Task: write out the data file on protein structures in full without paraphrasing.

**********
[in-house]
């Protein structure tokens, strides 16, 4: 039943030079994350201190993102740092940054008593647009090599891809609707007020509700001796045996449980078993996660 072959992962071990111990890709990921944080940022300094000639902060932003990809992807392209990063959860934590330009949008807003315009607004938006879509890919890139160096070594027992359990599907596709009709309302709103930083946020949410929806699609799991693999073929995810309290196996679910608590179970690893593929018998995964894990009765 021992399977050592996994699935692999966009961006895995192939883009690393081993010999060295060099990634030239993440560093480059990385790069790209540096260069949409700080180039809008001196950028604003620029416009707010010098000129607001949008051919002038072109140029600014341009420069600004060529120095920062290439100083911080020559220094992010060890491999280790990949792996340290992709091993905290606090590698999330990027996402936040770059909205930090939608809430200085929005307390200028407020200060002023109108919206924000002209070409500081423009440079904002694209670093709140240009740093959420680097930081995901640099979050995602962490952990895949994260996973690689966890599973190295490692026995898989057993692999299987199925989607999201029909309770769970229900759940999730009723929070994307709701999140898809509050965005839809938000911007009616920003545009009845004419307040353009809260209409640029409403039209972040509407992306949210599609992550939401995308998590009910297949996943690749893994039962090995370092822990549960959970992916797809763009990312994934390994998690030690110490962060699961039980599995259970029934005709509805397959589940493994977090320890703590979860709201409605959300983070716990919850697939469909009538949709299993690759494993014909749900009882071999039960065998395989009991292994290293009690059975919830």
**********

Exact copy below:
[in-house]
């Protein structure tokens, strides 16, 4: 039943030079994350201190993102740092940054008593647009090599891809609707007020509700001796045996449980078993996660 072959992962071990111990890709990921944080940022300094000639902060932003990809992807392209990063959860934590330009949008807003315009607004938006879509890919890139160096070594027992359990599907596709009709309302709103930083946020949410929806699609799991693999073929995810309290196996679910608590179970690893593929018998995964894990009765 021992399977050592996994699935692999966009961006895995192939883009690393081993010999060295060099990634030239993440560093480059990385790069790209540096260069949409700080180039809008001196950028604003620029416009707010010098000129607001949008051919002038072109140029600014341009420069600004060529120095920062290439100083911080020559220094992010060890491999280790990949792996340290992709091993905290606090590698999330990027996402936040770059909205930090939608809430200085929005307390200028407020200060002023109108919206924000002209070409500081423009440079904002694209670093709140240009740093959420680097930081995901640099979050995602962490952990895949994260996973690689966890599973190295490692026995898989057993692999299987199925989607999201029909309770769970229900759940999730009723929070994307709701999140898809509050965005839809938000911007009616920003545009009845004419307040353009809260209409640029409403039209972040509407992306949210599609992550939401995308998590009910297949996943690749893994039962090995370092822990549960959970992916797809763009990312994934390994998690030690110490962060699961039980599995259970029934005709509805397959589940493994977090320890703590979860709201409605959300983070716990919850697939469909009538949709299993690759494993014909749900009882071999039960065998395989009991292994290293009690059975919830």